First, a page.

All of this may do a great deal of good. With apologies to Bluto, there’s not a lot to be said in favor of Greek life, much less of the toxic blend of partying, drinking and hooking up. Nor is there much doubt that rape is a serious problem on college campuses, all the more so because an astonishing number of young men do not seem to understand that coerced sex is rape.
But using the Rolling Stone story as an opportunity to promote a worthy cause should not acquit the media from looking closely at the details of the story itself. And here there are some serious reasons to exercise caution.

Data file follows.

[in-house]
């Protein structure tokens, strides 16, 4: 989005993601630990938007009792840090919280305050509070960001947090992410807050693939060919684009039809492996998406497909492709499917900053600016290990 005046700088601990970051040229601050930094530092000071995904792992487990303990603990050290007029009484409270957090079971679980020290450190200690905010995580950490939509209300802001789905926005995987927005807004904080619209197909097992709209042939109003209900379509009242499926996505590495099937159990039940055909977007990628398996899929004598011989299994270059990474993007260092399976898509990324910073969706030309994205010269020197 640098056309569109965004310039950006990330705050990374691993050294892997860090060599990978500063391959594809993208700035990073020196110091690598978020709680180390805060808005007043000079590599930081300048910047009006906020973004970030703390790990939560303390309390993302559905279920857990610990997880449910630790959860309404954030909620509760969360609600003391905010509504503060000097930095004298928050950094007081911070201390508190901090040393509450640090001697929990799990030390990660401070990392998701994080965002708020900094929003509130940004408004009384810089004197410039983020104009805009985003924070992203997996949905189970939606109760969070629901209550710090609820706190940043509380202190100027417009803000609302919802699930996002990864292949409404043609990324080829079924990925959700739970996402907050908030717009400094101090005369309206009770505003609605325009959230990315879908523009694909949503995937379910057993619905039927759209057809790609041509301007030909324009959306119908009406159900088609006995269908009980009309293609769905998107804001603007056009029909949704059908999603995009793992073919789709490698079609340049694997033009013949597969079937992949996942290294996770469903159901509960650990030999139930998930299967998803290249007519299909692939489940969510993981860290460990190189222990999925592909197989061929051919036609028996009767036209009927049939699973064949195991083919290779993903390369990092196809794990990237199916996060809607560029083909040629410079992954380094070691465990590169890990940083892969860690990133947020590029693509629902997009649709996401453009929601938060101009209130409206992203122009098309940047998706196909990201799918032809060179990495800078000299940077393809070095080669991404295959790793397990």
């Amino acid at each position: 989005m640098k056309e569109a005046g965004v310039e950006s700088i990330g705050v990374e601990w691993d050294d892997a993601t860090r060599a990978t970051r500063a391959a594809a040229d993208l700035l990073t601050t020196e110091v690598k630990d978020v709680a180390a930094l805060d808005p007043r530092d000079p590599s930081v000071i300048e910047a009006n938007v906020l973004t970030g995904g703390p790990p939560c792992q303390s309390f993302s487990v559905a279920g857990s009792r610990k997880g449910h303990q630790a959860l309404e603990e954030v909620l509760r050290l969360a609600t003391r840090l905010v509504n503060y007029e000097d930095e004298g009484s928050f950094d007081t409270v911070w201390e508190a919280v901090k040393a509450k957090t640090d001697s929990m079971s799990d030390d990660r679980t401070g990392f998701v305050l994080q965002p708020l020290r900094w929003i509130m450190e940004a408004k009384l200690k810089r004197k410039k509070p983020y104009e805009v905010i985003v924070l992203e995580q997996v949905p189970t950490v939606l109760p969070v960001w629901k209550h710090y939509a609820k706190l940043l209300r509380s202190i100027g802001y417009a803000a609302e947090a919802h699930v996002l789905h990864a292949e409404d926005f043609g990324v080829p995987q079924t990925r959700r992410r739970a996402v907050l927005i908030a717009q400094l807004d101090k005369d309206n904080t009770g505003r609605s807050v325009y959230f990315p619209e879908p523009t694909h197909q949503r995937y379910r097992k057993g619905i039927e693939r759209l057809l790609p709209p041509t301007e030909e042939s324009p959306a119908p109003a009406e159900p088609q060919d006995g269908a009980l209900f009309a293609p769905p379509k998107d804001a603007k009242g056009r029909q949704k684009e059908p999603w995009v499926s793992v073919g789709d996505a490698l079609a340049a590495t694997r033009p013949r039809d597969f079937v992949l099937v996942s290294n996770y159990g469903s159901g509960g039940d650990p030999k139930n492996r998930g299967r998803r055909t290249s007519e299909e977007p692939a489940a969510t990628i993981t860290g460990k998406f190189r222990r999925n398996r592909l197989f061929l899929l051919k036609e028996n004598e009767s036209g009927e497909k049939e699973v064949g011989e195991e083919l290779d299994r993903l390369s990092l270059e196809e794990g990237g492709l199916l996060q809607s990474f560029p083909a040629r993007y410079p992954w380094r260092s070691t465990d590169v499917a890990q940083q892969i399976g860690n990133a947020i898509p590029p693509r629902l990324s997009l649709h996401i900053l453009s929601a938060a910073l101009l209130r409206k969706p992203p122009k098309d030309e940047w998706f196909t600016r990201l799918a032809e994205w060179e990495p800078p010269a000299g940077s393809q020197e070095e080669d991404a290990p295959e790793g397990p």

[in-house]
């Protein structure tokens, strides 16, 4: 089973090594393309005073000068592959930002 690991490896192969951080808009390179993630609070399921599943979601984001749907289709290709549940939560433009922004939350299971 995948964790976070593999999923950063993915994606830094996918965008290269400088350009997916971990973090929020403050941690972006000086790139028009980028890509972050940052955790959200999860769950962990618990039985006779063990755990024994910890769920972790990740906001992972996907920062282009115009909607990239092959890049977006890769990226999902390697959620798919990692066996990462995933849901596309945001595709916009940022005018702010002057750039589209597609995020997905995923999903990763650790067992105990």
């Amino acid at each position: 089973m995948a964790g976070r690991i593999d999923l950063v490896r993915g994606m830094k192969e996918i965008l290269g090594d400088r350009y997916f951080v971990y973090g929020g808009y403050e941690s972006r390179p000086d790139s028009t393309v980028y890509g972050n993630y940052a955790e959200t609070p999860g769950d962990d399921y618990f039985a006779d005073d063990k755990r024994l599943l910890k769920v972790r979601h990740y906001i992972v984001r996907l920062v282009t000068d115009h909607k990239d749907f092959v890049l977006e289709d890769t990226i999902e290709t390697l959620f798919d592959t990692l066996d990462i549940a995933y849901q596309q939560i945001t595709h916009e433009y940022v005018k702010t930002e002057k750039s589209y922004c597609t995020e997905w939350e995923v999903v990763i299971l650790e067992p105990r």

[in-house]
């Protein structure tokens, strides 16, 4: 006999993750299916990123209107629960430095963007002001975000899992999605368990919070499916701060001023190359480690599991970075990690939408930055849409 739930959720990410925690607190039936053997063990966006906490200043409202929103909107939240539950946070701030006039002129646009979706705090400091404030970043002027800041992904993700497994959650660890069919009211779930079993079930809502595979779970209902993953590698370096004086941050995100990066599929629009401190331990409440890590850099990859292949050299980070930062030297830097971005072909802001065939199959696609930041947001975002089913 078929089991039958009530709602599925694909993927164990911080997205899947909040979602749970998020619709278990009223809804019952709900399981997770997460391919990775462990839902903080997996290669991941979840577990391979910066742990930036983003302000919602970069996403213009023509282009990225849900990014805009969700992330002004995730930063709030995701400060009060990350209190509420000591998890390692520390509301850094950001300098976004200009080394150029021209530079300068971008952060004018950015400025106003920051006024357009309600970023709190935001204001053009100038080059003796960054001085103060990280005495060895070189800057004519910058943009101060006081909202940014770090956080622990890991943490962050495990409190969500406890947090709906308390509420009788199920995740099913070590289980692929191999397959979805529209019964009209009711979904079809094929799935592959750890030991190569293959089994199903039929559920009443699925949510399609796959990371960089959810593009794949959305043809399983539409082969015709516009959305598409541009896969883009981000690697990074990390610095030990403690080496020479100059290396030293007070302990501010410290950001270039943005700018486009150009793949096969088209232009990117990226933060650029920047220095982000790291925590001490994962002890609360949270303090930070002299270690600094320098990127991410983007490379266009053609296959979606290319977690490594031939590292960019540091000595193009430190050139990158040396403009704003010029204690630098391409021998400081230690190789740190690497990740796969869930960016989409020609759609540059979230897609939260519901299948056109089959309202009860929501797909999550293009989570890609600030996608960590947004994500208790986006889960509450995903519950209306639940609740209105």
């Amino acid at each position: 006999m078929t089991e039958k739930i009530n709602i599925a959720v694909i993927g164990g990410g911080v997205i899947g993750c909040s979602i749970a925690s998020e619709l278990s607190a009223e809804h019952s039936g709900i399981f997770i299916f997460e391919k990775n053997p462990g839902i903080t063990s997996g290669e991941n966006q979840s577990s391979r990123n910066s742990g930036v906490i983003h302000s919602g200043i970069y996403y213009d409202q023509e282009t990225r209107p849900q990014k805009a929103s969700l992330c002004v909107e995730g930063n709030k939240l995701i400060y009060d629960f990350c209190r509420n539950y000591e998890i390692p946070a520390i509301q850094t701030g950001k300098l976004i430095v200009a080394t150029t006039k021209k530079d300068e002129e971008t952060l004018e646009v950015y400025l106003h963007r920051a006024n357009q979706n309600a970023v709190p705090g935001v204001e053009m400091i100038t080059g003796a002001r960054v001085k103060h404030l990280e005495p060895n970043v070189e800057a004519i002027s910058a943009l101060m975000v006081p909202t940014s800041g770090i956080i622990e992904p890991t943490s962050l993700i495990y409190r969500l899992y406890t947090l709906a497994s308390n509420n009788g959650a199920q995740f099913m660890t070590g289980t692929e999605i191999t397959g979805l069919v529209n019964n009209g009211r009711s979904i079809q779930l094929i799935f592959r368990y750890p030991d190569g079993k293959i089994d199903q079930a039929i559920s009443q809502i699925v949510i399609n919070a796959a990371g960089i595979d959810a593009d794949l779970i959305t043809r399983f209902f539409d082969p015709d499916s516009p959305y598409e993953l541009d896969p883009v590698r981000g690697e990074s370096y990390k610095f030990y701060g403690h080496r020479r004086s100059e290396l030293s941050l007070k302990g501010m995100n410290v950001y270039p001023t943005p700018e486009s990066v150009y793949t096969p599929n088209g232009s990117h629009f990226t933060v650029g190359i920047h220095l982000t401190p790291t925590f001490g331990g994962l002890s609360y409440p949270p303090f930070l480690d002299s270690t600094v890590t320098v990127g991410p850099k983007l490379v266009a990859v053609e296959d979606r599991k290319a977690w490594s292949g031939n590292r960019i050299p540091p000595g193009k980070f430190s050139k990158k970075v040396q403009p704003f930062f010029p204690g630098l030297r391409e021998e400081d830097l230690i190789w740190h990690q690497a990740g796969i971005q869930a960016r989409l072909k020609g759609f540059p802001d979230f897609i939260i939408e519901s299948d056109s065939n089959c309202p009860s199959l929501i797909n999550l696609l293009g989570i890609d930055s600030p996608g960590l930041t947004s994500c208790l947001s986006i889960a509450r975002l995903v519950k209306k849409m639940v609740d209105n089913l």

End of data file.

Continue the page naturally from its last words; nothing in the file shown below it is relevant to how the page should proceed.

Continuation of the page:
The most intelligent dissection of the article comes from a Nov. 24 blog post from Richard Bradley, the editor in chief of Worth magazine. Mr. Bradley picks up on some of the journalistic malpractice in the story, including the failure to get any statement (or “no comment”) from the accused rapists. He also notes lurid details that are also simply improbable, such as the suggestion that the victim was raped over shards of glass. (Wouldn’t that have wounded the rapists also?)